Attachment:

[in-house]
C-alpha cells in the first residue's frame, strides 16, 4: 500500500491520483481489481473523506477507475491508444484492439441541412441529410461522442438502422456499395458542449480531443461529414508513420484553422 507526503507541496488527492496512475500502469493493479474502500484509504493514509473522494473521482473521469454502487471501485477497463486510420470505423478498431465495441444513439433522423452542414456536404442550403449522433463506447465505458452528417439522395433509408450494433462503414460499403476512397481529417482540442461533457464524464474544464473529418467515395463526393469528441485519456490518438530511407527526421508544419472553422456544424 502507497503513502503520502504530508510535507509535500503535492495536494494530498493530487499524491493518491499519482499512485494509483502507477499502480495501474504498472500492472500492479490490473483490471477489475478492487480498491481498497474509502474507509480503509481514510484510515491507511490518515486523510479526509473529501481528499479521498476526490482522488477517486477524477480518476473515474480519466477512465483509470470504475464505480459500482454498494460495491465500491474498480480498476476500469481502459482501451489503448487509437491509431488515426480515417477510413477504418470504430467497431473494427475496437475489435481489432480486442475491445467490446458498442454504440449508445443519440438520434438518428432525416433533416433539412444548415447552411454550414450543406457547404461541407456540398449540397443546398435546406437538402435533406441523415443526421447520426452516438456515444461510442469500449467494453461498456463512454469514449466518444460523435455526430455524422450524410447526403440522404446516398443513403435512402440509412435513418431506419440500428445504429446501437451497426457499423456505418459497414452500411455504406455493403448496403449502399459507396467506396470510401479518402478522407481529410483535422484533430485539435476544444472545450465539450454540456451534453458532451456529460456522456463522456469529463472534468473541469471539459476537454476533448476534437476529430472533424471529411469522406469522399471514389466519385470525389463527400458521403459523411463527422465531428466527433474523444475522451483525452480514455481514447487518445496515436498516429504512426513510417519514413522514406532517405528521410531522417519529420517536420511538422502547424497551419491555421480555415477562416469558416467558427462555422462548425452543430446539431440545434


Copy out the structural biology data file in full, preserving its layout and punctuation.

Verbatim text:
[in-house]
C-alpha cells in the first residue's frame, strides 16, 4: 500500500491520483481489481473523506477507475491508444484492439441541412441529410461522442438502422456499395458542449480531443461529414508513420484553422 507526503507541496488527492496512475500502469493493479474502500484509504493514509473522494473521482473521469454502487471501485477497463486510420470505423478498431465495441444513439433522423452542414456536404442550403449522433463506447465505458452528417439522395433509408450494433462503414460499403476512397481529417482540442461533457464524464474544464473529418467515395463526393469528441485519456490518438530511407527526421508544419472553422456544424 502507497503513502503520502504530508510535507509535500503535492495536494494530498493530487499524491493518491499519482499512485494509483502507477499502480495501474504498472500492472500492479490490473483490471477489475478492487480498491481498497474509502474507509480503509481514510484510515491507511490518515486523510479526509473529501481528499479521498476526490482522488477517486477524477480518476473515474480519466477512465483509470470504475464505480459500482454498494460495491465500491474498480480498476476500469481502459482501451489503448487509437491509431488515426480515417477510413477504418470504430467497431473494427475496437475489435481489432480486442475491445467490446458498442454504440449508445443519440438520434438518428432525416433533416433539412444548415447552411454550414450543406457547404461541407456540398449540397443546398435546406437538402435533406441523415443526421447520426452516438456515444461510442469500449467494453461498456463512454469514449466518444460523435455526430455524422450524410447526403440522404446516398443513403435512402440509412435513418431506419440500428445504429446501437451497426457499423456505418459497414452500411455504406455493403448496403449502399459507396467506396470510401479518402478522407481529410483535422484533430485539435476544444472545450465539450454540456451534453458532451456529460456522456463522456469529463472534468473541469471539459476537454476533448476534437476529430472533424471529411469522406469522399471514389466519385470525389463527400458521403459523411463527422465531428466527433474523444475522451483525452480514455481514447487518445496515436498516429504512426513510417519514413522514406532517405528521410531522417519529420517536420511538422502547424497551419491555421480555415477562416469558416467558427462555422462548425452543430446539431440545434